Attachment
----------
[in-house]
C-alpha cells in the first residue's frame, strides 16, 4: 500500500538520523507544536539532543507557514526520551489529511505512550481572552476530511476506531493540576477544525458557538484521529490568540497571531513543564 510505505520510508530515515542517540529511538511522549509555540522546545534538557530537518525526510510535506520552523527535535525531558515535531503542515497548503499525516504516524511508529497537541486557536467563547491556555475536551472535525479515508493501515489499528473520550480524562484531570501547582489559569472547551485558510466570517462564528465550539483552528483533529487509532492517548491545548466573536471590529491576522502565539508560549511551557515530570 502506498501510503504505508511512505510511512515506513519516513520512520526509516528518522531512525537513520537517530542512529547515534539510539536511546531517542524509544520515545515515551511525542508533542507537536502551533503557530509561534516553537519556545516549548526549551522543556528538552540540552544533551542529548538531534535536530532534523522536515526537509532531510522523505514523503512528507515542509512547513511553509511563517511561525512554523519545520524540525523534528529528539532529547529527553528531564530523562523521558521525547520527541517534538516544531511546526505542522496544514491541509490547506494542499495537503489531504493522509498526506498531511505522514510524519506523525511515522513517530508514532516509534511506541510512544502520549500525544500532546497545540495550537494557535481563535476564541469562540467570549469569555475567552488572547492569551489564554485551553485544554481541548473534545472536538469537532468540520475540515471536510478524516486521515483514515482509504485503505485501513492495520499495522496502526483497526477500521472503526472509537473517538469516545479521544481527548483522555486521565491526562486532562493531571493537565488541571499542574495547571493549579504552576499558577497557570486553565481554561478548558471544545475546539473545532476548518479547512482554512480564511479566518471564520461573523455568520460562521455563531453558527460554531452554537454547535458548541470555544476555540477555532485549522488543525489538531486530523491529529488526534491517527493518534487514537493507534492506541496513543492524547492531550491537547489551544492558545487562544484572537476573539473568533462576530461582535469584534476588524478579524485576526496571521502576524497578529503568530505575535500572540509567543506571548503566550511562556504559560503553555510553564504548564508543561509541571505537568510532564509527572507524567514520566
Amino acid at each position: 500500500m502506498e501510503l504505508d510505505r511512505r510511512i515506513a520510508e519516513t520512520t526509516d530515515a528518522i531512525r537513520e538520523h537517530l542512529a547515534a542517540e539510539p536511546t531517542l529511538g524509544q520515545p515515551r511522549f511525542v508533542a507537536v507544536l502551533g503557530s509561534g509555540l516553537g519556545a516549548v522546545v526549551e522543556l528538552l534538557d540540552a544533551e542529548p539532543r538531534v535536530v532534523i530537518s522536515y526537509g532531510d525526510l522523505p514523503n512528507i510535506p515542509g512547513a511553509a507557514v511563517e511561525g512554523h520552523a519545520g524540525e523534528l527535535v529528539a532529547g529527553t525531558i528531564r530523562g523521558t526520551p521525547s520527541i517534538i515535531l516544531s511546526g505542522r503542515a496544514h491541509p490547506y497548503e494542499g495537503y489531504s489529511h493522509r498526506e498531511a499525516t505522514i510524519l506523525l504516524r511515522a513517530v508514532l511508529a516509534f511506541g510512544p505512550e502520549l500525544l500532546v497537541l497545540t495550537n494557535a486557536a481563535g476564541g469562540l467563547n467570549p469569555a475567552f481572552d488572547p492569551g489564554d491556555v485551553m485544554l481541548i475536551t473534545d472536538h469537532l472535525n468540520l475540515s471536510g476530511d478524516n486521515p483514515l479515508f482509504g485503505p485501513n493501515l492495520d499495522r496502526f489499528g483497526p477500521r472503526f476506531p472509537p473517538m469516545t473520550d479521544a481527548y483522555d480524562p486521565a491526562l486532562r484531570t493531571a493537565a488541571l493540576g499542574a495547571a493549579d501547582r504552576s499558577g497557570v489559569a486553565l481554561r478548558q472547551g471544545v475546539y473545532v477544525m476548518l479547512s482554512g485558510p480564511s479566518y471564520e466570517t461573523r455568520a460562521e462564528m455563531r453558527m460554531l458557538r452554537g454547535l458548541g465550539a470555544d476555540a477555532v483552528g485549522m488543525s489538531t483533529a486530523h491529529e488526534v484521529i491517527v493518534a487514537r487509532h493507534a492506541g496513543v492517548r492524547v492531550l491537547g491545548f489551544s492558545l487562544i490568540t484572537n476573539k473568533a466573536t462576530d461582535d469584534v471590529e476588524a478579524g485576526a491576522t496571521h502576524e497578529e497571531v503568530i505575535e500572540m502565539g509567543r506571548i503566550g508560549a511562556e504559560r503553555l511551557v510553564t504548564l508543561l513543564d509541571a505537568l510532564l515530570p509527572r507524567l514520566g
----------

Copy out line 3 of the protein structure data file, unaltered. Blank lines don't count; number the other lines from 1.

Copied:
Amino acid at each position: 500500500m502506498e501510503l504505508d510505505r511512505r510511512i515506513a520510508e519516513t520512520t526509516d530515515a528518522i531512525r537513520e538520523h537517530l542512529a547515534a542517540e539510539p536511546t531517542l529511538g524509544q520515545p515515551r511522549f511525542v508533542a507537536v507544536l502551533g503557530s509561534g509555540l516553537g519556545a516549548v522546545v526549551e522543556l528538552l534538557d540540552a544533551e542529548p539532543r538531534v535536530v532534523i530537518s522536515y526537509g532531510d525526510l522523505p514523503n512528507i510535506p515542509g512547513a511553509a507557514v511563517e511561525g512554523h520552523a519545520g524540525e523534528l527535535v529528539a532529547g529527553t525531558i528531564r530523562g523521558t526520551p521525547s520527541i517534538i515535531l516544531s511546526g505542522r503542515a496544514h491541509p490547506y497548503e494542499g495537503y489531504s489529511h493522509r498526506e498531511a499525516t505522514i510524519l506523525l504516524r511515522a513517530v508514532l511508529a516509534f511506541g510512544p505512550e502520549l500525544l500532546v497537541l497545540t495550537n494557535a486557536a481563535g476564541g469562540l467563547n467570549p469569555a475567552f481572552d488572547p492569551g489564554d491556555v485551553m485544554l481541548i475536551t473534545d472536538h469537532l472535525n468540520l475540515s471536510g476530511d478524516n486521515p483514515l479515508f482509504g485503505p485501513n493501515l492495520d499495522r496502526f489499528g483497526p477500521r472503526f476506531p472509537p473517538m469516545t473520550d479521544a481527548y483522555d480524562p486521565a491526562l486532562r484531570t493531571a493537565a488541571l493540576g499542574a495547571a493549579d501547582r504552576s499558577g497557570v489559569a486553565l481554561r478548558q472547551g471544545v475546539y473545532v477544525m476548518l479547512s482554512g485558510p480564511s479566518y471564520e466570517t461573523r455568520a460562521e462564528m455563531r453558527m460554531l458557538r452554537g454547535l458548541g465550539a470555544d476555540a477555532v483552528g485549522m488543525s489538531t483533529a486530523h491529529e488526534v484521529i491517527v493518534a487514537r487509532h493507534a492506541g496513543v492517548r492524547v492531550l491537547g491545548f489551544s492558545l487562544i490568540t484572537n476573539k473568533a466573536t462576530d461582535d469584534v471590529e476588524a478579524g485576526a491576522t496571521h502576524e497578529e497571531v503568530i505575535e500572540m502565539g509567543r506571548i503566550g508560549a511562556e504559560r503553555l511551557v510553564t504548564l508543561l513543564d509541571a505537568l510532564l515530570p509527572r507524567l514520566g